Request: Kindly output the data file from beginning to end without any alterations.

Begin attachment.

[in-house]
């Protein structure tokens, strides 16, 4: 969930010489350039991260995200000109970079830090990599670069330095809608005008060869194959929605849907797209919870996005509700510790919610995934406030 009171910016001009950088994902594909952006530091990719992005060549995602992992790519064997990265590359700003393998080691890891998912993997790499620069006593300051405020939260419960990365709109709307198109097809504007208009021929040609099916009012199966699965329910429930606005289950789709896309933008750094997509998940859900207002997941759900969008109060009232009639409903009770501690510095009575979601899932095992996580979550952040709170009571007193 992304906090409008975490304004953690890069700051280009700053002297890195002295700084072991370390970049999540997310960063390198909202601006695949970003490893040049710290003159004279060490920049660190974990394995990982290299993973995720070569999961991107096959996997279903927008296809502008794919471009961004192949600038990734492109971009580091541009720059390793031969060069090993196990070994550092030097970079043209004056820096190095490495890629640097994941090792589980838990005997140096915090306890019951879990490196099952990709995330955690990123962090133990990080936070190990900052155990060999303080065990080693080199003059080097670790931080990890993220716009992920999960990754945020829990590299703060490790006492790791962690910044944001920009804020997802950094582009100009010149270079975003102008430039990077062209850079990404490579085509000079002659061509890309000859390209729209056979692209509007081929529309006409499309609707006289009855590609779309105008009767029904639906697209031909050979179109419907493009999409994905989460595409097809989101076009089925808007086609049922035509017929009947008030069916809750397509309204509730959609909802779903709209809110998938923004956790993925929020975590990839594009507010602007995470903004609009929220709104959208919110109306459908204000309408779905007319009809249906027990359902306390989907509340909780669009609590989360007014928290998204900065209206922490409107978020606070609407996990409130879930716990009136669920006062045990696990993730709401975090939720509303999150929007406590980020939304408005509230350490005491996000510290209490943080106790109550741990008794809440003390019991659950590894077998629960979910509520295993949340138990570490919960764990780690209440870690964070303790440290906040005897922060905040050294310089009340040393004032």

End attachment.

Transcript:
[in-house]
């Protein structure tokens, strides 16, 4: 969930010489350039991260995200000109970079830090990599670069330095809608005008060869194959929605849907797209919870996005509700510790919610995934406030 009171910016001009950088994902594909952006530091990719992005060549995602992992790519064997990265590359700003393998080691890891998912993997790499620069006593300051405020939260419960990365709109709307198109097809504007208009021929040609099916009012199966699965329910429930606005289950789709896309933008750094997509998940859900207002997941759900969008109060009232009639409903009770501690510095009575979601899932095992996580979550952040709170009571007193 992304906090409008975490304004953690890069700051280009700053002297890195002295700084072991370390970049999540997310960063390198909202601006695949970003490893040049710290003159004279060490920049660190974990394995990982290299993973995720070569999961991107096959996997279903927008296809502008794919471009961004192949600038990734492109971009580091541009720059390793031969060069090993196990070994550092030097970079043209004056820096190095490495890629640097994941090792589980838990005997140096915090306890019951879990490196099952990709995330955690990123962090133990990080936070190990900052155990060999303080065990080693080199003059080097670790931080990890993220716009992920999960990754945020829990590299703060490790006492790791962690910044944001920009804020997802950094582009100009010149270079975003102008430039990077062209850079990404490579085509000079002659061509890309000859390209729209056979692209509007081929529309006409499309609707006289009855590609779309105008009767029904639906697209031909050979179109419907493009999409994905989460595409097809989101076009089925808007086609049922035509017929009947008030069916809750397509309204509730959609909802779903709209809110998938923004956790993925929020975590990839594009507010602007995470903004609009929220709104959208919110109306459908204000309408779905007319009809249906027990359902306390989907509340909780669009609590989360007014928290998204900065209206922490409107978020606070609407996990409130879930716990009136669920006062045990696990993730709401975090939720509303999150929007406590980020939304408005509230350490005491996000510290209490943080106790109550741990008794809440003390019991659950590894077998629960979910509520295993949340138990570490919960764990780690209440870690964070303790440290906040005897922060905040050294310089009340040393004032």